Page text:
UNITED AIRLINES, INC. v. TRANSPORTATION SECURITY ADMINISTRATION

No. 16-1200.

UNITED AIRLINES, INC., Petitioner, v. TRANSPORTATION SECURITY ADMINISTRATION, Respondent.

United States Court of Appeals, District of Columbia Circuit.

Decided June 13, 2017.


Attorney(s) appearing for the Case

Adam P. Feinberg argued the cause for petitioner. With him on the briefs was Adam W. Braskich.

Jeffrey Clair , Attorney, U.S. Department of Justice, argued the cause for respondent. With him on the brief were Benjamin C. Mizer , Principal Deputy Assistant Attorney General, and Scott R. McIntosh , Attorney.

Before: BROWN and PILLARD, and SILBERMAN,


SILBERMAN, Senior Circuit Judge.

Petitioner United Airlines sought refunds from the Department of Homeland Security's Transportation Security Administration (TSA) for overpayments it made to TSA. These payments relate to fees charged airline passengers that fund aviation security expenses and are to be remitted to TSA. In an informal adjudication, TSA refused to consider Petitioner's refund request because four years before TSA had concluded an audit of United's remittances during the relevant period, the audit did not discover any overpayments, and United had not objected to the report of the audit. We conclude, however, that TSA's position is unsupportable.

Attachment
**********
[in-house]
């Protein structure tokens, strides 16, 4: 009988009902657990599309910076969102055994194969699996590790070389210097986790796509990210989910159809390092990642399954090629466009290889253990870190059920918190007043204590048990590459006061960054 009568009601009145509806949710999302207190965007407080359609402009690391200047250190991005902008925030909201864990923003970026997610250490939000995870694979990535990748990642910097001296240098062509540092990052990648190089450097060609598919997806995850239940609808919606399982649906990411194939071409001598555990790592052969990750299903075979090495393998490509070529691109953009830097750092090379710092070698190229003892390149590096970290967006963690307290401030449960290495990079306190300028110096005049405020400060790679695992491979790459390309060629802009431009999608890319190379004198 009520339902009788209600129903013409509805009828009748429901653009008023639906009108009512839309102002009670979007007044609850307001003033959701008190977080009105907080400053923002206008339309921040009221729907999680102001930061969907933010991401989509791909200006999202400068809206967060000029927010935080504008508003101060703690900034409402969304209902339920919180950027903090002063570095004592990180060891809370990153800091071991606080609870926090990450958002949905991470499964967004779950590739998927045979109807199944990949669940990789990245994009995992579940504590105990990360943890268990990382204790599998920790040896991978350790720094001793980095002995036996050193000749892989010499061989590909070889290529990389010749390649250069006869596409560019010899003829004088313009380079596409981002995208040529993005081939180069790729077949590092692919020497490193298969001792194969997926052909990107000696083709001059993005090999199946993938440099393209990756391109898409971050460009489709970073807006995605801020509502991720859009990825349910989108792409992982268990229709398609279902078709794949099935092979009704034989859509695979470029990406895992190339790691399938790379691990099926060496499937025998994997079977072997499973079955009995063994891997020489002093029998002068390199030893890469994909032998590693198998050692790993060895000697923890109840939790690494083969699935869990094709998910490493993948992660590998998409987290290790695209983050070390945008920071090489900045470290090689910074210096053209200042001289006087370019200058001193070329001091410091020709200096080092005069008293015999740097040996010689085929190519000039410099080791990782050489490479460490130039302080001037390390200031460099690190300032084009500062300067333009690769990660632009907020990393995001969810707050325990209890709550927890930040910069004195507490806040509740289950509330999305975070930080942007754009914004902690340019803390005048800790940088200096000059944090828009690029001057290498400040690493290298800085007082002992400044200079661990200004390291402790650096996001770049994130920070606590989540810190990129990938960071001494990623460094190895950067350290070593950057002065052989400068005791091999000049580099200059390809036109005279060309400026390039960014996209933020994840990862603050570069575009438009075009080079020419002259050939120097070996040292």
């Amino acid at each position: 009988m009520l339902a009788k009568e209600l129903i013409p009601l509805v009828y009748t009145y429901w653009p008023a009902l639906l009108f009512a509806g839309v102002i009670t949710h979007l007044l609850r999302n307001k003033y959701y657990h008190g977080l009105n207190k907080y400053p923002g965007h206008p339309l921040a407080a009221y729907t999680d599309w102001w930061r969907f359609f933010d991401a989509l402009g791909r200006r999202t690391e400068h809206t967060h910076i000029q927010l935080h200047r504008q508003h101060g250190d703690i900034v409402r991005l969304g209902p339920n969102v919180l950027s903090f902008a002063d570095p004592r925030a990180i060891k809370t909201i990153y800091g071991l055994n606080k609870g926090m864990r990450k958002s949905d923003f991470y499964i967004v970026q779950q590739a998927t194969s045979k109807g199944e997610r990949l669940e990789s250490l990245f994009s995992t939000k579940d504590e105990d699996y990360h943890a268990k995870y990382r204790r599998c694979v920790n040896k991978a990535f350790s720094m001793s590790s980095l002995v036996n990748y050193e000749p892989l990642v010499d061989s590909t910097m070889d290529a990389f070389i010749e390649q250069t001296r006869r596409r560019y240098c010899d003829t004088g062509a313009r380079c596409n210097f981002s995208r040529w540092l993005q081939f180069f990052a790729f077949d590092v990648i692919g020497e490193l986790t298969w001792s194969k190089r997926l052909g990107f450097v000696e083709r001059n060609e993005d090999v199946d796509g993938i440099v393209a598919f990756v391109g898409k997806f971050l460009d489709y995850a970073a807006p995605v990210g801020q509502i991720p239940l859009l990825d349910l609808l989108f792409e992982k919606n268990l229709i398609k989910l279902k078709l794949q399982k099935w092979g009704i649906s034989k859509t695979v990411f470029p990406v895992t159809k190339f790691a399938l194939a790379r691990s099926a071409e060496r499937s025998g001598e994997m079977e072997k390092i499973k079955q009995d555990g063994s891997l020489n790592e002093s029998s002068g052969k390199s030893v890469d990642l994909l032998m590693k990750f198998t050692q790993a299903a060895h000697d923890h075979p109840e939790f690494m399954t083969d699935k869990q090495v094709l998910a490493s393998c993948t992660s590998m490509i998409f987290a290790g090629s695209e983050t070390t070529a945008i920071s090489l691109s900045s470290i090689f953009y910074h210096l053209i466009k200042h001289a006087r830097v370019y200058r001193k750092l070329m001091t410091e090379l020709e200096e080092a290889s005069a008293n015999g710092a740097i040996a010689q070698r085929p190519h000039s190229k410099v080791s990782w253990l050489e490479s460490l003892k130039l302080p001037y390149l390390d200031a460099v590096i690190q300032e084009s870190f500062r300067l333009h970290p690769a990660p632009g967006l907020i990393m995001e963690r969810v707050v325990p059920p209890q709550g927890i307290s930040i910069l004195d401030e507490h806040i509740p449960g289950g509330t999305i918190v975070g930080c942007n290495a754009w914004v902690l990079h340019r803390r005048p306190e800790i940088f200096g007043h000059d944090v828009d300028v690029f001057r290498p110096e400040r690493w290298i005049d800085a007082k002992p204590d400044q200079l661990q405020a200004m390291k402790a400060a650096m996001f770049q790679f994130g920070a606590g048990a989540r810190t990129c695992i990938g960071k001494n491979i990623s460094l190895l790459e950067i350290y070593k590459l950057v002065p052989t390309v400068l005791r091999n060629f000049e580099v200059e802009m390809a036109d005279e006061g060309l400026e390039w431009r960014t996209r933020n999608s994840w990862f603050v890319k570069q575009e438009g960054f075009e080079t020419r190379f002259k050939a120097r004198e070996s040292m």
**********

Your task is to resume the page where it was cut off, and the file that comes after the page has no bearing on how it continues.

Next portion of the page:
I.

The Aviation and Transportation Security Act created TSA and tasked the agency with civil aviation security.1 To fund some of its security measures, the TSA is required to impose a per-passenger fee on travelers, which is collected by the airlines and remitted to the agency.2 The agency conducts audits pursuant to its statutory authority to require airlines to provide information "necessary to verify that fees have been collected and remitted at the proper times and in the proper amounts."3 (Two regulations govern the audit process: carriers must establish a system to account for the fees collected and remitted, and the agency may conduct audits to ensure that the security service fees are accurately collected and remitted.4) The Act provides that the agency "may refund any fee paid by mistake or any amount paid in excess of that required."5